Things to Come
“Before ever the earth was, when there no
depths, I was conceived.” These words are taken from today’s Epistle
for the Feast of the Immaculate Conception of the Blessed Virgin
Mary. Our Lady herself seems to be speaking to us, applying to
herself the words of the eternal Wisdom. She explains to us how her
role in the story of our redemption has existed from all eternity,
even before the sin of Adam, even before the creation of the world.
When Our Lady was conceived in the womb of her mother, St. Anne,
this was not the moment when Almighty God decreed to exempt her from
all sin. He had decreed this exemption long, long ago in the far
reaches of eternity. “I was set up from everlasting, from the
beginning, or ever the earth was. When there were no depths, I was
conceived.” Conceived already in the mind of God. Conceived by a
Creator who wished to fill this, his supreme Creation, with all his
graces, to give her the extraordinary privilege of the Immaculate
Conception, exempting her from all sin: “Tota pulchra es, Maria, et
macula originalis non est in te—Thou art all fair, O Mary, and there
is no stain of original sin in thee.”
During the whole course of history preceding Our Lady’s Immaculate Conception, God was preparing for this great event which would play such an important part in our Redemption. We see it during the entire history of the Old Testament—starting immediately after the sin of Adam and Eve, when God said to our first parents, "I will place an enmity between thee and the woman…..She shall crush thy head." Later, she was prefigured by the Ark of Noah, which alone escaped the general deluge uninjured; by the closed garden mentioned in the Canticle of Canticles, the enclosure of which nothing could violate; by the virtuous Esther, who by a solitary exception was not included in the decree of death issued against the entire Jewish race to which she belonged. Think of the story of Judith, another Image of Our Lady: she delivered the people of Israel from the hands of the wicked King Holofernes. Judith cut off the king’s head, an act which was a precursor to the Immaculate Conception in which the Blessed Virgin crushed the head of Satan and saved the people of God.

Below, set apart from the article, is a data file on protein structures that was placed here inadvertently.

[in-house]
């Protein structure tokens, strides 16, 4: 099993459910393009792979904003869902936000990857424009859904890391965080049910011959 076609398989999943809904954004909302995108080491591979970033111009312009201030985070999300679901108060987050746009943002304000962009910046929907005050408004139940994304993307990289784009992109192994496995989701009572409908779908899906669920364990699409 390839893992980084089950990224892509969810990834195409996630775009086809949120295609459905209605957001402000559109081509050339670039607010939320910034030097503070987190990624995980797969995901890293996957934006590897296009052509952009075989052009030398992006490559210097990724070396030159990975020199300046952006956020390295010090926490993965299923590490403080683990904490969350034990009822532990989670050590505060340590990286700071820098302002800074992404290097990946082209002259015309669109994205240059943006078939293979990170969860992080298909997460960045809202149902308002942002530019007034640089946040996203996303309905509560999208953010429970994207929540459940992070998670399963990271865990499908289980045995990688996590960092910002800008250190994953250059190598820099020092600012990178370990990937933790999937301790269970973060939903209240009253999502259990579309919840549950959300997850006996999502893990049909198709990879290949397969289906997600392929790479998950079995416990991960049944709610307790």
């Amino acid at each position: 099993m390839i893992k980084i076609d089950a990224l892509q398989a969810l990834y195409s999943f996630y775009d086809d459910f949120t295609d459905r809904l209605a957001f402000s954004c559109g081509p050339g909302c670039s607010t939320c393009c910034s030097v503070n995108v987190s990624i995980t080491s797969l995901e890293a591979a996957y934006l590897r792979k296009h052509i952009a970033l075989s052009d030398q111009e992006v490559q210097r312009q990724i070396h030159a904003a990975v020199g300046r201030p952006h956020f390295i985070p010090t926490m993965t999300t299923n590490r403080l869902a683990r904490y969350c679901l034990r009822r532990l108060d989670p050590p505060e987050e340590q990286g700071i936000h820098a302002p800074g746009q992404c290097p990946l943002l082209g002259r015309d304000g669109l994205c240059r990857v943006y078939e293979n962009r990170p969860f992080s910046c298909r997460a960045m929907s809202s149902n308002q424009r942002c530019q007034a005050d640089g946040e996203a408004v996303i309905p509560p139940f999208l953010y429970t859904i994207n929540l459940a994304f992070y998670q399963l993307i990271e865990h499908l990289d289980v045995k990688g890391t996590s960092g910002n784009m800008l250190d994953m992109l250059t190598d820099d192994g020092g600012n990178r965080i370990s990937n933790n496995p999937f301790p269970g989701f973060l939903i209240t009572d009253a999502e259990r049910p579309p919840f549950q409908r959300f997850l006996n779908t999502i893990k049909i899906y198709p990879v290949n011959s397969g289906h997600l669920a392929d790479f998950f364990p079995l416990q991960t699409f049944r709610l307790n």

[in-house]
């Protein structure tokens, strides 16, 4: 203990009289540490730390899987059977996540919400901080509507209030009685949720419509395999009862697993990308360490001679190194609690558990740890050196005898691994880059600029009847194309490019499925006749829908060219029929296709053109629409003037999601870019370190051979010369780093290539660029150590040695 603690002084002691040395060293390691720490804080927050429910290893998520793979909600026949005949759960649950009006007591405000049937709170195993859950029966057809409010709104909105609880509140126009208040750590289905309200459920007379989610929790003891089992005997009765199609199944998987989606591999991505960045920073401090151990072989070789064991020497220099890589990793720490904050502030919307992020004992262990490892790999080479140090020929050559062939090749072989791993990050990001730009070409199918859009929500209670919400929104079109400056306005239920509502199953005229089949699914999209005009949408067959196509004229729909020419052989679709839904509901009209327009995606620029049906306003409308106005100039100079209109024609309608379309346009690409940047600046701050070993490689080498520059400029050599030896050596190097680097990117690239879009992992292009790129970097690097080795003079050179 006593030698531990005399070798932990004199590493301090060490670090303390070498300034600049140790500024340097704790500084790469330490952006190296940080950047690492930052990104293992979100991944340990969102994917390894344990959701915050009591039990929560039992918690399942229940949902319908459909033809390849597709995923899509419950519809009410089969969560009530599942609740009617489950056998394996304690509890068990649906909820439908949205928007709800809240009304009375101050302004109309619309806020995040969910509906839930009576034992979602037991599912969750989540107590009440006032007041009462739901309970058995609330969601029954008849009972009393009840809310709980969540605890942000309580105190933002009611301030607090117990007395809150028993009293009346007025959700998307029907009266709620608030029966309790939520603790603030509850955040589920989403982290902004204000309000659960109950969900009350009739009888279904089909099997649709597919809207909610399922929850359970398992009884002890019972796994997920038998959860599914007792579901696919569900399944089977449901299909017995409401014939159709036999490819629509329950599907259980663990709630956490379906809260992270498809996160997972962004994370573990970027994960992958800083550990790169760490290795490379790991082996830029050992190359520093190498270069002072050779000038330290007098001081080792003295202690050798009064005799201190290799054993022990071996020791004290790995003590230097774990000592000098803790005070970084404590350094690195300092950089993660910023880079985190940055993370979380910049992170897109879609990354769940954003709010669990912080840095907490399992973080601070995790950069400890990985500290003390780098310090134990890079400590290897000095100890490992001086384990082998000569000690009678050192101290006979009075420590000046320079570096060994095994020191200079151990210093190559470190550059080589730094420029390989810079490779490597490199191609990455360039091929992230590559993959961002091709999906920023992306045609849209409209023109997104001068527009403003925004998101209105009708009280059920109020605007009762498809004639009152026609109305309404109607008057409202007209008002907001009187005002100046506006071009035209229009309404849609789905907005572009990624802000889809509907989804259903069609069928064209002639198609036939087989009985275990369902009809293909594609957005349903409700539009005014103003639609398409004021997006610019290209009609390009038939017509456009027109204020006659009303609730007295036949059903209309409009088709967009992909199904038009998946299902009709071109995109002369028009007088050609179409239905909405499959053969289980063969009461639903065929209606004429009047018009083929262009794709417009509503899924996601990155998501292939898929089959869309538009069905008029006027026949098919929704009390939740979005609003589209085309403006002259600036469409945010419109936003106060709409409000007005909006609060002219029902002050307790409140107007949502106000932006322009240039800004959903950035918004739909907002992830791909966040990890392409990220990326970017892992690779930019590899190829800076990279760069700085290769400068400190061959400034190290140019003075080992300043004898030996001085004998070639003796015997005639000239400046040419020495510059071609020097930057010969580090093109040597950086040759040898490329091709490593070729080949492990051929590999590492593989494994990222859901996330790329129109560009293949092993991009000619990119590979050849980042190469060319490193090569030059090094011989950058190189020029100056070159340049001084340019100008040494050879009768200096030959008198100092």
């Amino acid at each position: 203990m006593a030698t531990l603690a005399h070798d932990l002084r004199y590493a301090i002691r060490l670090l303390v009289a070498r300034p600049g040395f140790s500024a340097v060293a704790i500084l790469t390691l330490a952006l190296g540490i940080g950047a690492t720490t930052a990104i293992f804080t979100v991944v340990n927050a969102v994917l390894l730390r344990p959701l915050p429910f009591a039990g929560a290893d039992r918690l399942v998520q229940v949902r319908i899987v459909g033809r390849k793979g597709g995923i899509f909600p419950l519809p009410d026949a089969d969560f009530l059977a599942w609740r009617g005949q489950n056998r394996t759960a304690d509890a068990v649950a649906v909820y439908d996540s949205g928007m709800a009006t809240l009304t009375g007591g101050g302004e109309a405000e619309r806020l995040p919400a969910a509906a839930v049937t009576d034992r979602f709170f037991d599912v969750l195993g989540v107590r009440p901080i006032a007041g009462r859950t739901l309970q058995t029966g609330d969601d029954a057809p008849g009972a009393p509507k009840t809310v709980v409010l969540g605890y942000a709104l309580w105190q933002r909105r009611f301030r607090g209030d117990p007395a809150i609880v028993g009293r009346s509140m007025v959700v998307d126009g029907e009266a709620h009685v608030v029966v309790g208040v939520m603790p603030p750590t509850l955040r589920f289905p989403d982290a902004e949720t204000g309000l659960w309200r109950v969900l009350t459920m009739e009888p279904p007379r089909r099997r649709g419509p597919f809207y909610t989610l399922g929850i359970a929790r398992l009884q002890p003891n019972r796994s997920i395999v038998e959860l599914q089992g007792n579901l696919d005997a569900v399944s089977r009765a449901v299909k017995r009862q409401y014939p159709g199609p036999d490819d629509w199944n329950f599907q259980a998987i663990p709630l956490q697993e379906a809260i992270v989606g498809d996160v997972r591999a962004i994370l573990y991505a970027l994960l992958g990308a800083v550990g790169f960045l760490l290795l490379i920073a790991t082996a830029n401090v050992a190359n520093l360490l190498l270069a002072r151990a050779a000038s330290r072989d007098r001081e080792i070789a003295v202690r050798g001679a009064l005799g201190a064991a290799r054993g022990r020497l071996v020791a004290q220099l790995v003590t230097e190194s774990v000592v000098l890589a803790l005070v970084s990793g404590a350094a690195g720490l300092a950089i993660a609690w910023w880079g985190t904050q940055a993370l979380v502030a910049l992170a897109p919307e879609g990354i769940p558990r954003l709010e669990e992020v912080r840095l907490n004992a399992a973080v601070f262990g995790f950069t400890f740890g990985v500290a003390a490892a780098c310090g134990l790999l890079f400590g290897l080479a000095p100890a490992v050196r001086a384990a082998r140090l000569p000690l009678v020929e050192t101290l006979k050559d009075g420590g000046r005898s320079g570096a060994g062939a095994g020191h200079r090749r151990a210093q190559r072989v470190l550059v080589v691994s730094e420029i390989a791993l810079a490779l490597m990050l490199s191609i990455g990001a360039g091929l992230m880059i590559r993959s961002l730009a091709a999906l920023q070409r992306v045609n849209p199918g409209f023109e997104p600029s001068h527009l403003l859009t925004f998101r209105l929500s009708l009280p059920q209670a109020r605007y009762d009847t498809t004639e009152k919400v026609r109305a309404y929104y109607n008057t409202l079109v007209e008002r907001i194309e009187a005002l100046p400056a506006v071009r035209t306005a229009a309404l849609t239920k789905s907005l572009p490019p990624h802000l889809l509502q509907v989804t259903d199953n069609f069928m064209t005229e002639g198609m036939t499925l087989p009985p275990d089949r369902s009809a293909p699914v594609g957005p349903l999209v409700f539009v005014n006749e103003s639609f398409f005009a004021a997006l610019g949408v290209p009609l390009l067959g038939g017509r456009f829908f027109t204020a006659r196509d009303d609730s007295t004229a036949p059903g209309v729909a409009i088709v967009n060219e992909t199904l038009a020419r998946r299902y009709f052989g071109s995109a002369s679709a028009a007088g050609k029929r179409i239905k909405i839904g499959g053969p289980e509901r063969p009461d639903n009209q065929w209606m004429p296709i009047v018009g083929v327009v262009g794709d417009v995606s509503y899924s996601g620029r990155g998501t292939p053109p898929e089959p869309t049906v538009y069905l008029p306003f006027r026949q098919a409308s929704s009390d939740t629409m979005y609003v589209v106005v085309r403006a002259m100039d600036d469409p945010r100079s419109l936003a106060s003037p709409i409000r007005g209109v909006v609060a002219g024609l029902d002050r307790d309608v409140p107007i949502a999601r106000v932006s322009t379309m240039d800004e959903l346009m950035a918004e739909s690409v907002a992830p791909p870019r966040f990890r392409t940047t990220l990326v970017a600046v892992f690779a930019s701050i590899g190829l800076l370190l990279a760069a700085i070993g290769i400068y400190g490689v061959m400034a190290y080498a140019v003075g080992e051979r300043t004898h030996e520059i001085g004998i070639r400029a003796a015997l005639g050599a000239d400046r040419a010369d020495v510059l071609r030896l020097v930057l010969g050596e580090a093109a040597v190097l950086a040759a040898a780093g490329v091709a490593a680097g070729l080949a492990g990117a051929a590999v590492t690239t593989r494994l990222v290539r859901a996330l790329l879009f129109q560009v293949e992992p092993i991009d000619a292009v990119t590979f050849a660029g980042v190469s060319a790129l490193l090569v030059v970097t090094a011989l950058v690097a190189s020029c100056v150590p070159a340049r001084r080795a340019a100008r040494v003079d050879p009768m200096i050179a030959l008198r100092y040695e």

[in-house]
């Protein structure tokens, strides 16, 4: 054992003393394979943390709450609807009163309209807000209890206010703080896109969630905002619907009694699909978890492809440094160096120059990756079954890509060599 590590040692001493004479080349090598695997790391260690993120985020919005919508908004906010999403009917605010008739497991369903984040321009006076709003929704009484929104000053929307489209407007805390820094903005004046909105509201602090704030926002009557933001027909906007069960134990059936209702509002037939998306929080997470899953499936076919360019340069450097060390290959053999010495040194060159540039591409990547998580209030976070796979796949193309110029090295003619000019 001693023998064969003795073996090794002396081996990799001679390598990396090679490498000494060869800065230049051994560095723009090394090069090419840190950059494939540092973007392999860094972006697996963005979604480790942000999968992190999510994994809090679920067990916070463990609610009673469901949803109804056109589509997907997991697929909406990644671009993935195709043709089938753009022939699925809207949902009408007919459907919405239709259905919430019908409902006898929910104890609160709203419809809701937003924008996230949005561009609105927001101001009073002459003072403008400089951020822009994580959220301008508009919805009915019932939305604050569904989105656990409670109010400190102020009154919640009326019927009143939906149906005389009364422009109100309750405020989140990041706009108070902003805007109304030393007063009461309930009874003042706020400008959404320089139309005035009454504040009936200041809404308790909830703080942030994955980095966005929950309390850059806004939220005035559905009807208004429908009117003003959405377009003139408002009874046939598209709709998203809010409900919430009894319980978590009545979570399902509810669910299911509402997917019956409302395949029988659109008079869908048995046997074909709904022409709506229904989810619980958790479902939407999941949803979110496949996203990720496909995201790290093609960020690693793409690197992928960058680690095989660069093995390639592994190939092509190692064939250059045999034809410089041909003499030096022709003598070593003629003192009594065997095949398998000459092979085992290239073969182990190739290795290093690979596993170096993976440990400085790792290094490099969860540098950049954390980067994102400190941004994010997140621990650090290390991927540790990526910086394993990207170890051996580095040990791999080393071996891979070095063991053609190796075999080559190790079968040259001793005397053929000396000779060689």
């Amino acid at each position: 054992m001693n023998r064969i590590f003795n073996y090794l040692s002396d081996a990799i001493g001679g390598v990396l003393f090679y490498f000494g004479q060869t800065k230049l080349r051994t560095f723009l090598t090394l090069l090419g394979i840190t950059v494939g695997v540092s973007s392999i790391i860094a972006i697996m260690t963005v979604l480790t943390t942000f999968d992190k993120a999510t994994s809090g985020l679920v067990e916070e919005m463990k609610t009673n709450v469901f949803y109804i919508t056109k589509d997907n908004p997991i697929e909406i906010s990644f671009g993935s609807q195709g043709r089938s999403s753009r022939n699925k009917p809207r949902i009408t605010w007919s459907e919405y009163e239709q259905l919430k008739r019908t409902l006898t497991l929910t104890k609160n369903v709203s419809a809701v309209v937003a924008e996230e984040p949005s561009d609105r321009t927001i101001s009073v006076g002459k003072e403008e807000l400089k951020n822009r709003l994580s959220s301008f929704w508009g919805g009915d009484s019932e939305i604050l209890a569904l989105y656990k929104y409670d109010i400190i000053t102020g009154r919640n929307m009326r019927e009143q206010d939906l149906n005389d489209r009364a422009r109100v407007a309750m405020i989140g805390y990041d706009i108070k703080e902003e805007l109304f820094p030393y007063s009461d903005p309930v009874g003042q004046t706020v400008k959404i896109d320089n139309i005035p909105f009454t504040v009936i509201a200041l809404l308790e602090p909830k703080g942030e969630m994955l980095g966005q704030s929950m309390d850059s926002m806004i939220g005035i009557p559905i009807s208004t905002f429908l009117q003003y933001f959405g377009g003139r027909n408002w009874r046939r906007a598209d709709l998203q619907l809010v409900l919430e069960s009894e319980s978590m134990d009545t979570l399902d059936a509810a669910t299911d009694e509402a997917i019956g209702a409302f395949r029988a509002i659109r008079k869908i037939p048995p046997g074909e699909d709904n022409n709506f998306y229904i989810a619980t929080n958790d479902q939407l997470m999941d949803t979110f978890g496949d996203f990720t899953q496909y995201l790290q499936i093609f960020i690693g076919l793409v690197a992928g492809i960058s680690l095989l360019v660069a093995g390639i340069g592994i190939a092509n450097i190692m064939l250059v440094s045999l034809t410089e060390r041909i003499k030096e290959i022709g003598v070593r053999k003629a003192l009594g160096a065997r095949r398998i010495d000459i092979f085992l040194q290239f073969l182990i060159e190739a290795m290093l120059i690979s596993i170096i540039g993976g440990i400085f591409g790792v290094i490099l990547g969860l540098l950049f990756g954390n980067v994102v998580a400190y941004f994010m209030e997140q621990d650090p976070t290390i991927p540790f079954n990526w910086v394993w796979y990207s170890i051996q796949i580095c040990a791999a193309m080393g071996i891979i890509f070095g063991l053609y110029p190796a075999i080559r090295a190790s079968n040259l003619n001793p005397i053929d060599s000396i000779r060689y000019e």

During the Old Testament, and the whole course of history God wanted to prepare us for the coming of this most Holy Virgin. She was continually present in God’s plan; and when the time was fulfilled when the Redemption should come to pass, she was conceived by her mother St. Anne, without any stain of original sin. She was filled with the Holy Ghost, she was “full of grace” as the Angel Gabriel announced. When something is full, there is no room for anything else. Our Lady was full of grace. There was no room for anything in her soul and body, in her whole being, other than grace. No room for sin. No room for the devil. It is unthinkable that the devil could be present in the soul of the most Holy Virgin at the same time as the Holy Ghost, or in her body at the same time as the Son of God. How could we ever dare think that any stain of sin could be present in one who was “full of grace”?